Manhattan A Manhattan man is trying to revive the private club industry.
Steve Graves says private, member-owned clubs are folding on almost a daily basis. As a result, business is booming at Creative Golf Marketing, the company he started in 1990 when he was the golf pro at Manhattan Country Club.
An early 1990s decision removing the federal tax exemption on dues paid by businesses to such clubs on behalf of employee-members hurt, and the declining economy has hurt more.
The challenges presented an opportunity that Graves developed. “Now I proudly own the largest membership marketing firm in the United States,” he noted.
Creative Golf Marketing has worked with more than 1,000 clubs across the country, and Graves also makes many speaking appearances. Recently, he spoke in Scotland to the Scottish Golf Union and Club Managers Association of Europe and in Canada at the Canadian Society of Club Managers.
Graves’ strategy for helping clubs evolve with the 21st century centers around a business plan that puts the responsibility to grow the club on its members.
That means marketing initiatives that diagram conversations to help explain that the club is a worthy investment. “It’s no different than your local church as the congregation is talking to others about their wonderful pastor and the message and the joy they have at their church,” Graves says.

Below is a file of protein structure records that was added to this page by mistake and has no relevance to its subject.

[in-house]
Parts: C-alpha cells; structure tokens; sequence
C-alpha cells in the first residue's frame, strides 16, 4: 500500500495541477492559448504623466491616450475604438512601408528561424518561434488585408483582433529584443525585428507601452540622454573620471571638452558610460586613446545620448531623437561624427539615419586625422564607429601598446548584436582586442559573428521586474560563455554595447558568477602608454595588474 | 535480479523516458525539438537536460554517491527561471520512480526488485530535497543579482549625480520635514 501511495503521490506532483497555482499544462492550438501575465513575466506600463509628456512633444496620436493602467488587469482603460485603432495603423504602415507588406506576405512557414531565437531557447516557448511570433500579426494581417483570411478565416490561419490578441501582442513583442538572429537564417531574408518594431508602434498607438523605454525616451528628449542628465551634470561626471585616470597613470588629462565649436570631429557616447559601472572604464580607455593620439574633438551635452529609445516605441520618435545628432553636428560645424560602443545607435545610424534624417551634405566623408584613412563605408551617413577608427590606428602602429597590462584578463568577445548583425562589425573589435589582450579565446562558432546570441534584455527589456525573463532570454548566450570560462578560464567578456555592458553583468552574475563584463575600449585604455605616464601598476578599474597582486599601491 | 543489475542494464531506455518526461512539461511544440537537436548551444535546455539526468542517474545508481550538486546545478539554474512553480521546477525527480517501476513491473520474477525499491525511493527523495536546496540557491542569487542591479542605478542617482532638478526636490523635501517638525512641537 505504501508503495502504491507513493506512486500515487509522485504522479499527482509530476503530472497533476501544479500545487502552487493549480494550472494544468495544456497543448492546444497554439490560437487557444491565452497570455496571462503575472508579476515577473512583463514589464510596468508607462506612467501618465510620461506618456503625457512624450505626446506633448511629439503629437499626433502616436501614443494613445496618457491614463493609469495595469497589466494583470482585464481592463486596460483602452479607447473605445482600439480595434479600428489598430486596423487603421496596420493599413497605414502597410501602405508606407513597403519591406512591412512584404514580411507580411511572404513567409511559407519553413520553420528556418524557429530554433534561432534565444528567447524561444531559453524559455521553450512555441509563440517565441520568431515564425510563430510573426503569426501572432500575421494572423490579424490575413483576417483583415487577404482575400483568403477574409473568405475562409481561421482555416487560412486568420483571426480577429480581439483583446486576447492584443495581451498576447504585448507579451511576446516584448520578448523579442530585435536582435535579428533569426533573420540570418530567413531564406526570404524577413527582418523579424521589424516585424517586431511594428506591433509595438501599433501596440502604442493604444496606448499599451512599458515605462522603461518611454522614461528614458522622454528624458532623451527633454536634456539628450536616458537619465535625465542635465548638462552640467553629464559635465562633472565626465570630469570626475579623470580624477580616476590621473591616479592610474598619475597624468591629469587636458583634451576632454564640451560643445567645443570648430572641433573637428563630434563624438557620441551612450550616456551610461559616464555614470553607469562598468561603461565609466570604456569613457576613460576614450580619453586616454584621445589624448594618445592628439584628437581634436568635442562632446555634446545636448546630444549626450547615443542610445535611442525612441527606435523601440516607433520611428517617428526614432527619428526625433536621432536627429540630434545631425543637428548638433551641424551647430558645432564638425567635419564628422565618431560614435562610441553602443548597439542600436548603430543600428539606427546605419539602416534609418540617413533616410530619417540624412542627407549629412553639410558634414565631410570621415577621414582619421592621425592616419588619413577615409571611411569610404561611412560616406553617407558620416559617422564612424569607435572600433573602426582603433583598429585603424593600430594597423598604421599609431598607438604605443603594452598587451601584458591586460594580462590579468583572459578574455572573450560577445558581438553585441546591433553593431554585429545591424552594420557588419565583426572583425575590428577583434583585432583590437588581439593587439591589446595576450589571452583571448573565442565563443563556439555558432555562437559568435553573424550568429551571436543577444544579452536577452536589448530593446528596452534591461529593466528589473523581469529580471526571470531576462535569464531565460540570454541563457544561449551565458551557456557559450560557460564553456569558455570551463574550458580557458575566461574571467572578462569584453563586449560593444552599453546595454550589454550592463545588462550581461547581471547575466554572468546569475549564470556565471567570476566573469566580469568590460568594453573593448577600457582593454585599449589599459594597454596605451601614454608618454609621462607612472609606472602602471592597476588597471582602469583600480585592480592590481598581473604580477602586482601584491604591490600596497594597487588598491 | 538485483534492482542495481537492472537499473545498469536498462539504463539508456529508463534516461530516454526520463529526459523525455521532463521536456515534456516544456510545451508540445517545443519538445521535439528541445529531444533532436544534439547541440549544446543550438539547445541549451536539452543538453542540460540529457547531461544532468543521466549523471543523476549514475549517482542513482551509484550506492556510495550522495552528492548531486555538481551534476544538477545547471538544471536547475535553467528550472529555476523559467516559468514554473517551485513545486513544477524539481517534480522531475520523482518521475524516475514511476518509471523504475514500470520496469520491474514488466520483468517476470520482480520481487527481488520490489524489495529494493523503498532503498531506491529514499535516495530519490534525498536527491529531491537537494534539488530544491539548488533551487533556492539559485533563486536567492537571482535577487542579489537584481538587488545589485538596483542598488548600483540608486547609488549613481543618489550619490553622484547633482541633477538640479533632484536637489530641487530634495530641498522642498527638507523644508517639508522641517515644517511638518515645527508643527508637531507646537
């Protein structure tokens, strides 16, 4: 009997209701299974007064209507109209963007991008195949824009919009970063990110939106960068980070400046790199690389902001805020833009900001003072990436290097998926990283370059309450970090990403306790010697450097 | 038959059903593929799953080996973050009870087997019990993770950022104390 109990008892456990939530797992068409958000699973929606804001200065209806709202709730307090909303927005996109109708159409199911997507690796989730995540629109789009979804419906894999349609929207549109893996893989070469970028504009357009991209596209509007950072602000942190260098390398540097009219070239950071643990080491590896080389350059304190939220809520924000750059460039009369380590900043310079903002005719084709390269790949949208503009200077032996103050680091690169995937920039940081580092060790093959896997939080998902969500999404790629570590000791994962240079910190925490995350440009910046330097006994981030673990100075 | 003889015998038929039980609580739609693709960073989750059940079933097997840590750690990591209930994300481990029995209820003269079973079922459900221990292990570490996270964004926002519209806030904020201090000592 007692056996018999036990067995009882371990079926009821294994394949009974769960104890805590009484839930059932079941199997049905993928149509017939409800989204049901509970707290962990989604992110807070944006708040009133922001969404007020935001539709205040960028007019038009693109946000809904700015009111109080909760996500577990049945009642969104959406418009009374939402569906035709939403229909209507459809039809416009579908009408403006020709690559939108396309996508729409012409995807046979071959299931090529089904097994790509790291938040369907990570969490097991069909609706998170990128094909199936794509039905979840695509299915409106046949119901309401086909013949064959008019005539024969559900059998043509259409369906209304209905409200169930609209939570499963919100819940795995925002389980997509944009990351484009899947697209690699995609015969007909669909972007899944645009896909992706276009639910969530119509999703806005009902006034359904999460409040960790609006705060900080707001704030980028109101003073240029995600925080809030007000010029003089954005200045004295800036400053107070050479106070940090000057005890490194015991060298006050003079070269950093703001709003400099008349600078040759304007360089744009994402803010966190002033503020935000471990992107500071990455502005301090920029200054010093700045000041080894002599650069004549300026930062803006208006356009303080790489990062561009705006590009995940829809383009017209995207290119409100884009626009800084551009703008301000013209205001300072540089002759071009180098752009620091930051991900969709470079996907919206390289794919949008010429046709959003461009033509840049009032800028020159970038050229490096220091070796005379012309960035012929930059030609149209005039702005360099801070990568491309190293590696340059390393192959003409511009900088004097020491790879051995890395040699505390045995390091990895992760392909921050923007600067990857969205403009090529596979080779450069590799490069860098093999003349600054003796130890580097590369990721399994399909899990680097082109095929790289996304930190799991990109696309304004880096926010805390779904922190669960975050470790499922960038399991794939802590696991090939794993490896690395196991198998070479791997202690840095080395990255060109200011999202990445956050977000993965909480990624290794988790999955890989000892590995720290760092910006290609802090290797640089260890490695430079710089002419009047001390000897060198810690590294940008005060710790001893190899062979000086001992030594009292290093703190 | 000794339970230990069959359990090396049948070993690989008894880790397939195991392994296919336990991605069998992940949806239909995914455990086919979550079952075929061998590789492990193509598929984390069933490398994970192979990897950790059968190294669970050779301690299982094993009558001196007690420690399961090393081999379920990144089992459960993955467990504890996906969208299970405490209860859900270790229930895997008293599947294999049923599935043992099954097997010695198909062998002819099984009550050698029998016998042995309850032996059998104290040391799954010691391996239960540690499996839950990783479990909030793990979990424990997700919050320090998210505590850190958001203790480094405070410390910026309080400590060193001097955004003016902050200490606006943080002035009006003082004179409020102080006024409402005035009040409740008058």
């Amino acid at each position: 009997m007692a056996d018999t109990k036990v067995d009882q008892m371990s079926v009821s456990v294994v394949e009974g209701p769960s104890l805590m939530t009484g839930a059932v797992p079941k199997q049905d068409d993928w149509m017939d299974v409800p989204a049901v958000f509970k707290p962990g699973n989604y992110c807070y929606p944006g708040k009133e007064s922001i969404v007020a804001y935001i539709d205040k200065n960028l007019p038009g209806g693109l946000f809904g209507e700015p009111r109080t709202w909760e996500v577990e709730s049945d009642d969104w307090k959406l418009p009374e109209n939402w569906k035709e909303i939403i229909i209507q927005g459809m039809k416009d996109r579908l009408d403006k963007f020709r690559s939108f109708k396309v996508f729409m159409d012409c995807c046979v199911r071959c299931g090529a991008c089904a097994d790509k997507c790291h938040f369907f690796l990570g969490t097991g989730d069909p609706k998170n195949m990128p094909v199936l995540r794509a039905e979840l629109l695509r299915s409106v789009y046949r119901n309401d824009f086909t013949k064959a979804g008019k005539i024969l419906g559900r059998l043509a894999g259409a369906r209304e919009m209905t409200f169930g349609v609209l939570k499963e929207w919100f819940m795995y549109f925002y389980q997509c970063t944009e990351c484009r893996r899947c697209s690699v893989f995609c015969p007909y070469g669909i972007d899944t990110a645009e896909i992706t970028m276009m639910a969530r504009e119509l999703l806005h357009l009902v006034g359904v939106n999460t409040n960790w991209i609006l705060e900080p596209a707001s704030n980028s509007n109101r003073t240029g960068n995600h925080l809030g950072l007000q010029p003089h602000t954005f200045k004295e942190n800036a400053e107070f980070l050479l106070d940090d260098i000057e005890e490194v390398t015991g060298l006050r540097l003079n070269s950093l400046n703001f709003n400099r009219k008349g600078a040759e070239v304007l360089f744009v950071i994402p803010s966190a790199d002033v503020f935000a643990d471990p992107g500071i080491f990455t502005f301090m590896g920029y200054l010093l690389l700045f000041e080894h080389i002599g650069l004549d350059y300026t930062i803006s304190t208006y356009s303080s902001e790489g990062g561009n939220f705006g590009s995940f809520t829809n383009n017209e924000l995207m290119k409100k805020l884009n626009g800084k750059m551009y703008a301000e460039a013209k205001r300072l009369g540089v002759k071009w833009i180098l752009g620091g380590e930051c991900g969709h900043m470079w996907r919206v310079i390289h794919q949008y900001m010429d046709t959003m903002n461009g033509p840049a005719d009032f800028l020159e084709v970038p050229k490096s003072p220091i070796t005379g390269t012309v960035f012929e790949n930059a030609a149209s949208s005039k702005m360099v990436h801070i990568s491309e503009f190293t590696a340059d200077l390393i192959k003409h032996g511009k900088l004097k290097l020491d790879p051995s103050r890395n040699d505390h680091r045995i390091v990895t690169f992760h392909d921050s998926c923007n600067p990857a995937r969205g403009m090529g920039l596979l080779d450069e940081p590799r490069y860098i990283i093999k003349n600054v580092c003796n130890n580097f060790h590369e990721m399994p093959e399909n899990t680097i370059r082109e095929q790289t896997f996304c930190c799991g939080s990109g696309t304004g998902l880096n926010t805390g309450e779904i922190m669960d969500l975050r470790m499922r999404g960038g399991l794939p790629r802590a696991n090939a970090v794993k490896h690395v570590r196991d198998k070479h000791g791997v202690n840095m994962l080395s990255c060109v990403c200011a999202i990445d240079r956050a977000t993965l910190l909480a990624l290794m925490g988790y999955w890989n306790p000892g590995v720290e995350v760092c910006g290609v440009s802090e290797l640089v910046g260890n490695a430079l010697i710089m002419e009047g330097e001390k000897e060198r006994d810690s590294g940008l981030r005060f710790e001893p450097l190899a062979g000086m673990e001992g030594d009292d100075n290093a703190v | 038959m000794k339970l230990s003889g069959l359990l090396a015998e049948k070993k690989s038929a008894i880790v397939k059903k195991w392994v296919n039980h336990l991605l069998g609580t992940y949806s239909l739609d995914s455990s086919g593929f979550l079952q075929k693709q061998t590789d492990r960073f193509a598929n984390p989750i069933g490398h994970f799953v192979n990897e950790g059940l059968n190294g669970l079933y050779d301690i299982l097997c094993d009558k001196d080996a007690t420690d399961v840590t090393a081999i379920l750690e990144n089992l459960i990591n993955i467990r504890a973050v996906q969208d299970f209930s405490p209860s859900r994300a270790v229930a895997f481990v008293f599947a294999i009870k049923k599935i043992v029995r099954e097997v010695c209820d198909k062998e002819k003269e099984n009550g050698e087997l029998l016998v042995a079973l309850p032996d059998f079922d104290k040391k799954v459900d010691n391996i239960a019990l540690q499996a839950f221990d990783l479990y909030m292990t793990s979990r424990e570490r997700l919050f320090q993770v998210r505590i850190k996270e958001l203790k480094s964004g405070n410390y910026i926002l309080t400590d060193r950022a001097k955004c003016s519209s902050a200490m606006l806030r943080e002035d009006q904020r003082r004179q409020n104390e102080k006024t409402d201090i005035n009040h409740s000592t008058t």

Many clubs place too much focus on golf, and not enough attention to family-oriented activities. “The country club industry doesn’t need blue blood,” Graves says. “It needs new blood and it needs new young families.”
Another change from the old model for clubs is a trial membership. Traditionally, the industry never let its new members experience the club before paying the substantial membership fees.
One of Creative Golf’s clients offers a one-year trial with an option of paying $10,000 for membership after 60 days. If the person waits the full year, the fee is $20,000.
“Many years ago, the private club industry was something that people really strived and thrived wanting to be in,” Graves says. “I’m not seeing that as much anymore and so my company will be busy for many, many years to come.”